Thankful Hearts—Fueled by Gratitude, These Community Members Are Reaching Out to Others

November 2014 View more


The season of gratitude is upon us. From the family gathered around the dining table at Thanksgiving, to the red Salvation Army buckets outside stores, to evergreen trees dotted with donated mittens and hats, now is the time many people open their hearts and wallets to those in need. Many of us recognize the bounty we possess, and out of the gratitude for the gifts we have, we give back to others.

For some, however, their life’s devotion is fueled by gratitude on a daily basis. These thankful hearts find inspiration and courage from the people in their lives, the places they go, and their life experiences, both good and bad. Meet three individuals who are taking their gratitude into the community, their business, and even across the globe.

nm jacqueline camacho-ruiz 2_800pxJackie Camacho-Ruiz

Thankful for Life

Jackie Camacho-Ruiz has so much to be thankful for. Born against all odds in Mexico, she witnessed her childhood home burn and endured domestic instability before arriving in the United States at age 14. When she was 21 years old, she was diagnosed with cervical cancer and told she would never bear children, yet she went on to have a healthy son and daughter. Two years later, the fateful ingestion of a cardamom seed led to a life-saving diagnosis of her Extrahepatic Choledocal Cyst Type II, an extremely rare and difficult to detect fatal cancer, which required a complicated surgery to reconstruct her digestive system. Through it all, her attitude of gratitude, coupled with her resilience, ambition, and creative drive, led her to launch the award-winning marketing and public relations agency, JJR Marketing, and embrace a call to inspire others through her work.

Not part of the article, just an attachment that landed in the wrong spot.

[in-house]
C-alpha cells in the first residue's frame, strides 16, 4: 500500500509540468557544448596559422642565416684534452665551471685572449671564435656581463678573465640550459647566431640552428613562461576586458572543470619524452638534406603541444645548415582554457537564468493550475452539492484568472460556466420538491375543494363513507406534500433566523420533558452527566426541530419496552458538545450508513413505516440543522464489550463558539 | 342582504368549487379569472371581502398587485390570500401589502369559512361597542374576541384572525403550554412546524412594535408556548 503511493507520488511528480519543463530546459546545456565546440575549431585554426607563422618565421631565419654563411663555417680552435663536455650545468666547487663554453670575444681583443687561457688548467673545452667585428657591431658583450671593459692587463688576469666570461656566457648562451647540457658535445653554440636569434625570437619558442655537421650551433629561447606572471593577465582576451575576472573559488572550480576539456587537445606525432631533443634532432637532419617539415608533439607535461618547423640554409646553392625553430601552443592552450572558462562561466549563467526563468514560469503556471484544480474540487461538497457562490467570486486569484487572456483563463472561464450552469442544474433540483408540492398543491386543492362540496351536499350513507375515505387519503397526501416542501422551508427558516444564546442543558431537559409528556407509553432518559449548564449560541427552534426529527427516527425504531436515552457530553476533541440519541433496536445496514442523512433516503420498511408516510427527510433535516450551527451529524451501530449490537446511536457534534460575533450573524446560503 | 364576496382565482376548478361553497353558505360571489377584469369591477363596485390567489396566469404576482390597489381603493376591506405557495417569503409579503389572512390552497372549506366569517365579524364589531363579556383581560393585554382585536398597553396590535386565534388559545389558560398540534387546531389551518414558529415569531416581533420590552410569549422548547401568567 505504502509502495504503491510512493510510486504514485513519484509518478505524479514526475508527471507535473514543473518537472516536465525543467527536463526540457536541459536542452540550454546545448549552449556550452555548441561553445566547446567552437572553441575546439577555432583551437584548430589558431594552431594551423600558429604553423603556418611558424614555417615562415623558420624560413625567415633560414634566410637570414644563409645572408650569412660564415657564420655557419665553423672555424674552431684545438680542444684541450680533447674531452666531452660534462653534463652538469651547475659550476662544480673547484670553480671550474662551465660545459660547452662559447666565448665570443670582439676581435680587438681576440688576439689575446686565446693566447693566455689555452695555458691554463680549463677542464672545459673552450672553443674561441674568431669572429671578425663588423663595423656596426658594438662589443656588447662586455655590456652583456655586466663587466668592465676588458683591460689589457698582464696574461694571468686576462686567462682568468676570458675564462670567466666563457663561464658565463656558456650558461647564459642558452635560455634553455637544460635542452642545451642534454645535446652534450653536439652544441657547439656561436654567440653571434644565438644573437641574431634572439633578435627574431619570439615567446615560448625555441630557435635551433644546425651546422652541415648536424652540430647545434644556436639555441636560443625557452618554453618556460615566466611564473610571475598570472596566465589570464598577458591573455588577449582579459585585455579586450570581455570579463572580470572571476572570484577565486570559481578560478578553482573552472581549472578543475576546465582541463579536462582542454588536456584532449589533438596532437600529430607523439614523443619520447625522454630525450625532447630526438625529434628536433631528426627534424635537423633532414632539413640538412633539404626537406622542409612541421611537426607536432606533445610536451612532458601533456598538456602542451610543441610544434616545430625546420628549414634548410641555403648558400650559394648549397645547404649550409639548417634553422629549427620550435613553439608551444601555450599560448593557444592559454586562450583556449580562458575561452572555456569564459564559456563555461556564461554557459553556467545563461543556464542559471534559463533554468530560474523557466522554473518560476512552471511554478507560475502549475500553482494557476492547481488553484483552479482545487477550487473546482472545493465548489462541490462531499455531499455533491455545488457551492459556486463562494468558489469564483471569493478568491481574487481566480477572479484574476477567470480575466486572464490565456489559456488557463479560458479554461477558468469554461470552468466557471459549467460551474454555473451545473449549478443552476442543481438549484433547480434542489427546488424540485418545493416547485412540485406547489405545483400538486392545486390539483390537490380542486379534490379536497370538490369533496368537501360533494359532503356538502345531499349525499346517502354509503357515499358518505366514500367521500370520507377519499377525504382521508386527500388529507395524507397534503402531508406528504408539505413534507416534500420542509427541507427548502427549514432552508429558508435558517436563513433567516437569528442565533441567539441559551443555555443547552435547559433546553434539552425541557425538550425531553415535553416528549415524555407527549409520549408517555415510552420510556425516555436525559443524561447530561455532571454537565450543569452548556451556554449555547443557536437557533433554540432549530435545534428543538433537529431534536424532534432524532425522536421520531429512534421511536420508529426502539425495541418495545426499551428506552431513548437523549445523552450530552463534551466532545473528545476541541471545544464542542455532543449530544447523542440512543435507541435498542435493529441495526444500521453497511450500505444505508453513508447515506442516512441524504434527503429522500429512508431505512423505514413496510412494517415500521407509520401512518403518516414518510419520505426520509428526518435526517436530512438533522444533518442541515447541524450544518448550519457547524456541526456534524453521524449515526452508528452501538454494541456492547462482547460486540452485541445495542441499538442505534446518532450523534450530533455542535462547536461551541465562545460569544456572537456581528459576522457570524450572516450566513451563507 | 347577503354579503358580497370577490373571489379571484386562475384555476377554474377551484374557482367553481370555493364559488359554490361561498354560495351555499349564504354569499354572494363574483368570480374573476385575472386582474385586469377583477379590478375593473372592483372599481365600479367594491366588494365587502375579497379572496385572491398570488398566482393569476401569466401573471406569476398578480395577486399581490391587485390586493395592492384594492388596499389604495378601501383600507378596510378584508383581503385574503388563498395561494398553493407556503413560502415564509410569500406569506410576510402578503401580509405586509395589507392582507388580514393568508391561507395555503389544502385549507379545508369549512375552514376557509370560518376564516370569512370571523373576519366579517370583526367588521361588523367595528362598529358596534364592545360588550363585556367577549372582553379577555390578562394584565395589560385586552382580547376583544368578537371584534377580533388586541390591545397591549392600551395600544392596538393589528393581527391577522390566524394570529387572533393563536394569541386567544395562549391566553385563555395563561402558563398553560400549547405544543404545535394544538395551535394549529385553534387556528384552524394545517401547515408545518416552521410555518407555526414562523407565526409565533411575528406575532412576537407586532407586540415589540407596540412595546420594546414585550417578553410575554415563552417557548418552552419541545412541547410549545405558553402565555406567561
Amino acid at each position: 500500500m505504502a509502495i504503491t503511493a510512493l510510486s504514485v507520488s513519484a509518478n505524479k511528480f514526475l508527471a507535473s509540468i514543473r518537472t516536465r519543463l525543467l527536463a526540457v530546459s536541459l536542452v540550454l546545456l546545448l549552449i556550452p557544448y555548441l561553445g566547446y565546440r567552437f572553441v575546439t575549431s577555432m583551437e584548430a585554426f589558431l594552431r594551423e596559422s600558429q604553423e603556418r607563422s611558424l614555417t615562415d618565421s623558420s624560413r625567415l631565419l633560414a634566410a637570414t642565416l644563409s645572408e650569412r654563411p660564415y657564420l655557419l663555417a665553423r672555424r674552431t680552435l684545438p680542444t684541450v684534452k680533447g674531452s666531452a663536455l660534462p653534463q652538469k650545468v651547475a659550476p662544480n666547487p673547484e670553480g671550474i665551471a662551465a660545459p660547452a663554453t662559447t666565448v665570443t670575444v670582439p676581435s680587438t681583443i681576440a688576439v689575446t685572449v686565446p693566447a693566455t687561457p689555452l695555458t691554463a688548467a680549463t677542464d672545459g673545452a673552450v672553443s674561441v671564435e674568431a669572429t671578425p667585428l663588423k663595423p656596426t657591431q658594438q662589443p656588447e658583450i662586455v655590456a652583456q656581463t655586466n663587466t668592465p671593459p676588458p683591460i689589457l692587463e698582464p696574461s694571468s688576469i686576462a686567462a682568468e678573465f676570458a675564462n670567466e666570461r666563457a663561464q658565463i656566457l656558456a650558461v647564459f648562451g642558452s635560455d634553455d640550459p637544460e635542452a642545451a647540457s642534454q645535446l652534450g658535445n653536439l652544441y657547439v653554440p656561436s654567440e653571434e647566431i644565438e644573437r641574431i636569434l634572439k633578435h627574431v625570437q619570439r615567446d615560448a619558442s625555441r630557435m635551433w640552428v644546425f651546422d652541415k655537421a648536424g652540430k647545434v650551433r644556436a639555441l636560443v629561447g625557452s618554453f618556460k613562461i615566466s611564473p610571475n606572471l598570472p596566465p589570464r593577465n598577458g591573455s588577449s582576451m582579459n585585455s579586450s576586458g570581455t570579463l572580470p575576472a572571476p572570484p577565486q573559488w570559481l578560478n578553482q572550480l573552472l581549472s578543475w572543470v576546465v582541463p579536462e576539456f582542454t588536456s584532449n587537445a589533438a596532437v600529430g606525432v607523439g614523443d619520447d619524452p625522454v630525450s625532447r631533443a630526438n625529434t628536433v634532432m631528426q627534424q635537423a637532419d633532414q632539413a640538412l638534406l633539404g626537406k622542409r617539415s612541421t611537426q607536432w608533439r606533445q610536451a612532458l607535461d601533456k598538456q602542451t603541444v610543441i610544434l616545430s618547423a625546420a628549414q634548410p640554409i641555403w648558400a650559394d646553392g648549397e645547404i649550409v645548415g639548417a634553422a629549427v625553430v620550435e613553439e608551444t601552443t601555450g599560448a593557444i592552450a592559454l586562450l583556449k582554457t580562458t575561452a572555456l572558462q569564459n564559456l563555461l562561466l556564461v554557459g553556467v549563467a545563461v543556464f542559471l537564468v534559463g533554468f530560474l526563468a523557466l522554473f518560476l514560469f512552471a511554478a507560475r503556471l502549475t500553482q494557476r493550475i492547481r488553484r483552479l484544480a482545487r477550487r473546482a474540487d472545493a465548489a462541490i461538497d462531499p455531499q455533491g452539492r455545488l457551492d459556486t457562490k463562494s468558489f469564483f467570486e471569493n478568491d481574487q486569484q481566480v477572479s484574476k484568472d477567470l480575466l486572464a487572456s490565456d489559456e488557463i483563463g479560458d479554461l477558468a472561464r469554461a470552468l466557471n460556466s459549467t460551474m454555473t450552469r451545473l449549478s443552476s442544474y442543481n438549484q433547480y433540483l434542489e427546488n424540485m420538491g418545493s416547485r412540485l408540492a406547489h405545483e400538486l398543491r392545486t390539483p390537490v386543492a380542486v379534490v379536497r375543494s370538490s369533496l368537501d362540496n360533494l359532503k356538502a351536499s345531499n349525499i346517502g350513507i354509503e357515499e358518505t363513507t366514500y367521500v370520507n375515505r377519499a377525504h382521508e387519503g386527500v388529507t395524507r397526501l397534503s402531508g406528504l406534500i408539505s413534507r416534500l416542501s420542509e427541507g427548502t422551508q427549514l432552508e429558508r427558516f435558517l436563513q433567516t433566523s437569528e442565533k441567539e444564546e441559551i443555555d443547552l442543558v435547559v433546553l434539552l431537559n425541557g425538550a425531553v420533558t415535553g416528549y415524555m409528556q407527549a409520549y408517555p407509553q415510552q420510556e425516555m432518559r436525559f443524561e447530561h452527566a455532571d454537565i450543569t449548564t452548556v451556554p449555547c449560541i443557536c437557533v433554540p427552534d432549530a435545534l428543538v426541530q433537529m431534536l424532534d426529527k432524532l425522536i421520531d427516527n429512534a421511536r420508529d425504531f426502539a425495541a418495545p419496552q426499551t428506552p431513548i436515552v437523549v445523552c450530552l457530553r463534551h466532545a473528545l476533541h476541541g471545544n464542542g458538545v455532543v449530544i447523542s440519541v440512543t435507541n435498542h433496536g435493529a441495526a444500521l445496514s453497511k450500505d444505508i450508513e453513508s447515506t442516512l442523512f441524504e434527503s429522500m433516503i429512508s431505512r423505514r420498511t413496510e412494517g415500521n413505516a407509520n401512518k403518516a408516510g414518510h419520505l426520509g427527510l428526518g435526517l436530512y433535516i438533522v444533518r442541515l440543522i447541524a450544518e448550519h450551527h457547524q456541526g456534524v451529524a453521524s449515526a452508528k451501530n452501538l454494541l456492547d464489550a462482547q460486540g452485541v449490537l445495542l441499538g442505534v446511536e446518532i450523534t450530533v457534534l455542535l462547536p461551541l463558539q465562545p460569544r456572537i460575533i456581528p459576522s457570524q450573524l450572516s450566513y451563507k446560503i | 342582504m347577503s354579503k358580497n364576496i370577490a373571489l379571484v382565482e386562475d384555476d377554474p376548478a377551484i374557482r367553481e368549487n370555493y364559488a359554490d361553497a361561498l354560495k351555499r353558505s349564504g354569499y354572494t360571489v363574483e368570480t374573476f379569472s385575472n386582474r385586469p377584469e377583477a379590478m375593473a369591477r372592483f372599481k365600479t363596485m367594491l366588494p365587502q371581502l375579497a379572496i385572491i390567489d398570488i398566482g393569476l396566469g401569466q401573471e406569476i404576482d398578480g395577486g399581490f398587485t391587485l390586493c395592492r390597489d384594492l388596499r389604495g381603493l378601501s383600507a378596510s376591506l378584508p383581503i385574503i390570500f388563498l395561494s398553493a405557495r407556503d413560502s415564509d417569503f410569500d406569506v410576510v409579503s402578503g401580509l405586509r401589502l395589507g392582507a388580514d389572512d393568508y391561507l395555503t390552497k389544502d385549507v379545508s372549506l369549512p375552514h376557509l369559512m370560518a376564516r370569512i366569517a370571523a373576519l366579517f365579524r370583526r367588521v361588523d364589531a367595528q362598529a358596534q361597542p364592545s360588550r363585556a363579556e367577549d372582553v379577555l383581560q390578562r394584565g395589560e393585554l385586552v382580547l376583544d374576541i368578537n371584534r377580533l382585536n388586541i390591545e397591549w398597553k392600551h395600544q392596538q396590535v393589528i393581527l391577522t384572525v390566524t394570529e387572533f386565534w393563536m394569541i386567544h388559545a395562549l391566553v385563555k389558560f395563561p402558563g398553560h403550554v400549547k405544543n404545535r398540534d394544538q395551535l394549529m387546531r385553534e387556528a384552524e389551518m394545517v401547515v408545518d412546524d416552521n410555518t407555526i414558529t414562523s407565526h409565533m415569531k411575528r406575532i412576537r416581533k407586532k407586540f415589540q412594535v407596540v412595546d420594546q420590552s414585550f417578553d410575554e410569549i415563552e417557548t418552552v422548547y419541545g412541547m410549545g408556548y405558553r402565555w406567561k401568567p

“I’ve always been able to find the ray of sunshine in every situation. Even in the midst of turmoil, nobody can take away the essence of happiness, joy, and love that you have for other people,” said Jackie Camacho-Ruiz.

Camacho-Ruiz has also authored five books, including her personal memoir, “The Fig Factor,” which chronicles her emotional and personal journey. She reaches hundreds of people every year with her dynamic public speaking and distribution of personalized boxes that contain inspirational items of special meaning for the recipient. For her efforts in the community and business world, she has received numerous entrepreneurial and service awards and helped launch Hispanic day at the 2014 Ribfest. Recently, she recognized a way she could use her connections and influence to fulfill one teen’s wish for what turned out to be a life-changing Quinceañera. The experience inspired her to launch The Fig Factor Foundation, which is dedicated to unleashing the potential of young Latinas.

 “I used to be afraid of success, but now I’m grateful for it because I can use my influence to make wonderful things happen for others,” she said. “I feel like it is what I’m meant to do.”


nm jillie johnston 2_800pxJillie Johnston

Thankful for Self-Love

When Jillian Johnston, 25, of Naperville, posted a YouTube challenge for women to write a love letter to themselves, she never dreamed it would lead to her life’s calling. “People began to ask me, ‘how do I write a letter to myself if I don’t love myself’?” she said.

Johnston’s organization called Love Letters to Yourself has since snowballed into an international women’s empowerment movement. By sharing her personal journey to self-love after surviving sexual assault, her parent’s divorce, eating disorders, and self-harm of those around her, Johnston now helps others find their true self-love using love letters, exercise, and gratitude journals as guides.